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High-tech cameras and robots bringing transformational change

by James Nason, 04 August 2015
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Delegates at the AgForce State Conference in Toowoomba watch a video presentation of robotic meat processing in action at JBS’ Bordertown plant.

If you are in the beef or sheepmeat industry and haven’t yet heard terms like VISNIR probes, hyperspectral imaging or SEXA and DEXA analysis, you can expect to hear a lot more about them soon.

They are among several technologies being trialled by MLA which are enabling precise, real-time and automated measurements of meat yield and eating quality traits during processing.

The same technology is also making it possible for abattoirs to process carcases using robotic automation, which is seen as one of the most achievable ways to reduce the high costs of processing in Australia.

Meat & Livestock Australia’s Dr Alex Ball updated last week’s AgForce State Conference on the progress of a range of new technologies currently being trialed, which are paving the way towards genuine value-based marketing and higher payments for higher quality meat.

The work has significant implications for measuring lean meat yield as it will potentially replace single site measurements such as p8 and rib fat in beef and GR mesasurement site in lambs with more accurate readings.

Upon hearing Dr Ball discuss these new technologies at last week’s AgForce State Conference in Toowoomba, one skeptical audience member uttered the comment that “pigs might fly first”.

But the fact is these technologies are already working and being proven in Australian processing plants, and providing a genuine example of how producer and processor levy funds can deliver important advances for the industry.

Robotic technology has been trialled at JBS’ Bordertown plant for the past two years, and is now processing up to 8,000 lamb carcases per day (see video below)

 

Dr Ball told the conference that the precision and efficiency gained through the automation meant the technology had effectively paid for itself within a short time period.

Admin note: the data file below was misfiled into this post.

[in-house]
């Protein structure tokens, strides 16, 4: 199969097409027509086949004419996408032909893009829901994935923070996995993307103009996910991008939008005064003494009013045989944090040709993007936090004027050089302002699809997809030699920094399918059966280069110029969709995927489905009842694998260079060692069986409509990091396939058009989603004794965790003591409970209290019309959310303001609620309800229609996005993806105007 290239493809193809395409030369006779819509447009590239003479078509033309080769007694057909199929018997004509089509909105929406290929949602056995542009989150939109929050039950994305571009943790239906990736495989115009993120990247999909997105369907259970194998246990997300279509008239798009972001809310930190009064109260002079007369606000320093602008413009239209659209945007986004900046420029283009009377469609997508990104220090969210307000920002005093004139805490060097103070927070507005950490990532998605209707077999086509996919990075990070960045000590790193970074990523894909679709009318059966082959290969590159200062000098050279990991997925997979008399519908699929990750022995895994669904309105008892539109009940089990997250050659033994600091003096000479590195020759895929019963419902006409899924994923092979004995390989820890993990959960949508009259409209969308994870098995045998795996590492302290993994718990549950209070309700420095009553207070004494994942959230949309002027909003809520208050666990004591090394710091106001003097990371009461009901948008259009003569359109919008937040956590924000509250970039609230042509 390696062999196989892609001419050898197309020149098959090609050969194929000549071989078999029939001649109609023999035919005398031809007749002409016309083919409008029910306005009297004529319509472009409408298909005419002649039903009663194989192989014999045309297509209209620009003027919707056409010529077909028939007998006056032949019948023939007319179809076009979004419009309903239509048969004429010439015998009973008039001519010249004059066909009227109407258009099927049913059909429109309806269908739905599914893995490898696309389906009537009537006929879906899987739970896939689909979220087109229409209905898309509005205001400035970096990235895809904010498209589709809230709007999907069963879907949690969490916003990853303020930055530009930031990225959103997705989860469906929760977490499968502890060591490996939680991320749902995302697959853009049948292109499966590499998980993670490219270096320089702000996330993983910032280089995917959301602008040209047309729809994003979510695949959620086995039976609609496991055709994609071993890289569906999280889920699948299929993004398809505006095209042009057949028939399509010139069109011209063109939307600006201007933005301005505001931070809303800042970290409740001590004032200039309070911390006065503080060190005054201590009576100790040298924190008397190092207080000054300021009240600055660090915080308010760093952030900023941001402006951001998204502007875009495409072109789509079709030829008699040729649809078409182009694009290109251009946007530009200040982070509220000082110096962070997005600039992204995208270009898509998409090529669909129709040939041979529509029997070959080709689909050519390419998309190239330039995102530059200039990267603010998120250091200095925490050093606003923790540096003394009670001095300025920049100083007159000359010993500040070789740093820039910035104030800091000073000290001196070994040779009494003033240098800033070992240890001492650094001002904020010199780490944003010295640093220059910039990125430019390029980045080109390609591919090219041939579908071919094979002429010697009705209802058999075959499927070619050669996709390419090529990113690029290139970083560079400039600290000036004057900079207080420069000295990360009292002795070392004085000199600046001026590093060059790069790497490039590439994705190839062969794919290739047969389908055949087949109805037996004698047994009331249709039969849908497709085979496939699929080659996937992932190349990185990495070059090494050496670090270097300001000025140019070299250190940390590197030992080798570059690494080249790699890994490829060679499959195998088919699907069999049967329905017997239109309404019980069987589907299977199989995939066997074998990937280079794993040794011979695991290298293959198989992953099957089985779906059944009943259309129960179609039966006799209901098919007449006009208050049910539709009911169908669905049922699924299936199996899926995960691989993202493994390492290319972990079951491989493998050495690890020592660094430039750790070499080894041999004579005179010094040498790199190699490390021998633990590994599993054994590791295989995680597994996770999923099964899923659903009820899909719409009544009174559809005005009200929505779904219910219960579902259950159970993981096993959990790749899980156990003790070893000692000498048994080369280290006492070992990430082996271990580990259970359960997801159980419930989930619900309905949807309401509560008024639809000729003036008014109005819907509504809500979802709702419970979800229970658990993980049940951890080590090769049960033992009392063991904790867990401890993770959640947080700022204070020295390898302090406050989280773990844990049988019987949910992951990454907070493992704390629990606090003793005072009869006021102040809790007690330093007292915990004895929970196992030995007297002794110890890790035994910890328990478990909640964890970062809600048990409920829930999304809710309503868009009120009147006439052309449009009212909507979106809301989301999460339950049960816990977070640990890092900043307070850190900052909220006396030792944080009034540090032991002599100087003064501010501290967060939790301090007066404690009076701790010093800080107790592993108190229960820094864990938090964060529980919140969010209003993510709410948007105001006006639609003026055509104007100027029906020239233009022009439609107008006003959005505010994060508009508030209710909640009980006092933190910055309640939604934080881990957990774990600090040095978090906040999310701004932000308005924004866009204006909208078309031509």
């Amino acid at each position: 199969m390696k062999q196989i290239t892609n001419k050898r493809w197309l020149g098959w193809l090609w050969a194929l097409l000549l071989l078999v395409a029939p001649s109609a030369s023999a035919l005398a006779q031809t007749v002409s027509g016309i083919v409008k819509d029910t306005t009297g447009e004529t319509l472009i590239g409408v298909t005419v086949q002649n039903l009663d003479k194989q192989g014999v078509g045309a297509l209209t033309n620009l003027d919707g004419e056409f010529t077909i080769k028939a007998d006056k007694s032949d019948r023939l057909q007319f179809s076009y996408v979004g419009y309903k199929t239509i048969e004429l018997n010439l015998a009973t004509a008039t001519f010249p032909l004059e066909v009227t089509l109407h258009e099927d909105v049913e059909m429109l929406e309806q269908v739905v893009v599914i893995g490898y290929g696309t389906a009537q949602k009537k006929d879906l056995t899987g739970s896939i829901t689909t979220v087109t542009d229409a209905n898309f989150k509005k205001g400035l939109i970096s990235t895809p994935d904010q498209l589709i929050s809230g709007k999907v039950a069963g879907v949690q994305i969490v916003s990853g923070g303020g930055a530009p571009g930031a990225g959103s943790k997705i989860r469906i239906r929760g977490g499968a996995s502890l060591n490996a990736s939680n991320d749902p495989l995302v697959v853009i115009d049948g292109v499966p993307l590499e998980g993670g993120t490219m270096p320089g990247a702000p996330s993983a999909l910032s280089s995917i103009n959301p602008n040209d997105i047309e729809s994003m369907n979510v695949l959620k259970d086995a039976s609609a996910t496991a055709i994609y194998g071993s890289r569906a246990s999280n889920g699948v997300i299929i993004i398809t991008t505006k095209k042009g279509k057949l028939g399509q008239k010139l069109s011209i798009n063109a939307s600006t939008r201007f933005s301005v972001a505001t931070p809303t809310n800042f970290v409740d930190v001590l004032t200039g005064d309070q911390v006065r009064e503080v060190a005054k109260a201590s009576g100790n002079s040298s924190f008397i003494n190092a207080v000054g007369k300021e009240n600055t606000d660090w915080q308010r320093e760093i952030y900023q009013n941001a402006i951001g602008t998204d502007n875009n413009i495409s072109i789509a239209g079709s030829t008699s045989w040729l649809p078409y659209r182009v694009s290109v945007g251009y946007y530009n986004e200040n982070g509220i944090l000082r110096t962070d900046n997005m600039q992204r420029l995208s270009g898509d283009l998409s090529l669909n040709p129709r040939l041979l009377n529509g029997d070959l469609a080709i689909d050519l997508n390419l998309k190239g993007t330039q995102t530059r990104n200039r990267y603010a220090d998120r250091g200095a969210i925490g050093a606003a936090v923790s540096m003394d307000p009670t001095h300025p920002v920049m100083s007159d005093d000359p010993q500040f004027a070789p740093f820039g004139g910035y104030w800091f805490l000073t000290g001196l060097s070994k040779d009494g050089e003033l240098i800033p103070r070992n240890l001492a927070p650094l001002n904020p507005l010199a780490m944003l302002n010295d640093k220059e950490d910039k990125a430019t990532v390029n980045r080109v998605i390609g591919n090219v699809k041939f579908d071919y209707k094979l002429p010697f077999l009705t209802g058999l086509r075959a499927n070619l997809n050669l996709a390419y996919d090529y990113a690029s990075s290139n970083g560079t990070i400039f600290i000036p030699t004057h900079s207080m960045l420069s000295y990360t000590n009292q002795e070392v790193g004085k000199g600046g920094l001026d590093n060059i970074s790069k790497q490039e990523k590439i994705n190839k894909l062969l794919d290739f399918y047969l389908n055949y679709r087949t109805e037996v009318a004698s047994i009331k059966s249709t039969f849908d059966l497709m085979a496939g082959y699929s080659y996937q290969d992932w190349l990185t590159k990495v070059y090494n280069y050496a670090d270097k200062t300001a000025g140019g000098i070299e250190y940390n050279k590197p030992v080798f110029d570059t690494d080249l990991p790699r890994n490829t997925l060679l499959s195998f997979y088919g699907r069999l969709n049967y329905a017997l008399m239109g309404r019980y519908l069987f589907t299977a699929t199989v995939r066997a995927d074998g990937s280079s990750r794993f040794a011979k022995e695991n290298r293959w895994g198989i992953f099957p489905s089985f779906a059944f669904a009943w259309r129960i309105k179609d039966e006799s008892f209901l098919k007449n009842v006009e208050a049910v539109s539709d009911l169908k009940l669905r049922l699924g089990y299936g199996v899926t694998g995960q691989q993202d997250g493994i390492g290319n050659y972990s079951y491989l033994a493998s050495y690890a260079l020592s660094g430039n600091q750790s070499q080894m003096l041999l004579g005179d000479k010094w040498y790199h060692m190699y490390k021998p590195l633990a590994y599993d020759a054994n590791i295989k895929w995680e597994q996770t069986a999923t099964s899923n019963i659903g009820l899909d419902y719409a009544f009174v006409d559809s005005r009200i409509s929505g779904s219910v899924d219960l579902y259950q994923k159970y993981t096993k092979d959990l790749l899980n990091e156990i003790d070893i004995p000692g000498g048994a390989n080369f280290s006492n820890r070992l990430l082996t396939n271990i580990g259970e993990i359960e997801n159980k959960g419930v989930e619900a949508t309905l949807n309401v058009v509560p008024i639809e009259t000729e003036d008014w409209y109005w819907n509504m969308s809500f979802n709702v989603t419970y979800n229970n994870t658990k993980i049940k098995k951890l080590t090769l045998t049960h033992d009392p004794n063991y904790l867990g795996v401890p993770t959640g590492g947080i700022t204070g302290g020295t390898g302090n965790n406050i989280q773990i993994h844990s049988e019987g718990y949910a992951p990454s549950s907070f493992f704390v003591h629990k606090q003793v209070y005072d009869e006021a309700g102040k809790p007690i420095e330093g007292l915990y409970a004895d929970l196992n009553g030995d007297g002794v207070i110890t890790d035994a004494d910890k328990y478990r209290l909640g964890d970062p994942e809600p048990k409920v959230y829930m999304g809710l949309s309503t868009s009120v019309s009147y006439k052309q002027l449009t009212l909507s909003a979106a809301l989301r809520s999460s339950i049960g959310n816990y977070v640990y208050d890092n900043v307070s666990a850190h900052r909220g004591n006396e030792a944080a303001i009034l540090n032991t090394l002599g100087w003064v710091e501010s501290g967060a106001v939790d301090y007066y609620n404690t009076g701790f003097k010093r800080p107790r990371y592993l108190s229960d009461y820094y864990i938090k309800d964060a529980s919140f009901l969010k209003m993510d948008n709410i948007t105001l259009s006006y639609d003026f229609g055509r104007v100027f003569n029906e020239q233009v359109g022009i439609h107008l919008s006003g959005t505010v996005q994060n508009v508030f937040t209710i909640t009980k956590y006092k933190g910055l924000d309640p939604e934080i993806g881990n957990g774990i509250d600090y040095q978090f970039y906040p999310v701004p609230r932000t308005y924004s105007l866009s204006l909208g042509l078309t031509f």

Five lamb plants are now trialing robotic processing, and, in another significant development, Dr Ball told the conference that two beef plants are set to trial the measurement technology on cattle carcases within 12 months.

These advances have been made possible by MLA research into whether imaging technology used for other purposes such as human medicine and video gaming can be repurposed to perform live and accurate measurements of key meat yield and eating quality parameters.

Devices trialed included VISNIR probes, CT scanning, hyperspectral imaging, Single Emission X-Ray Analysis and Dual Emission X-Ray Analysis (SEXA and DEXA) and three-dimensional RGB cameras.

These technologies mean it is now possible to obtain real-time and highly accurate objective measurement during processing of fat, meat and bone depth, fat colour, meat colour, intramuscular fat, eye muscle area and potentially ossification.

“These emerging technologies allow us to track bone and muscle far more accurately than we have ever done before,” Dr Ball said.

“These platforms are right on the cusp of delivering value based marketing and that is going to have huge impacts on the beef and sheep industry in the next couple of years, because we will start to see real value in carcases we’re supplying through the supply chain.”

 

 



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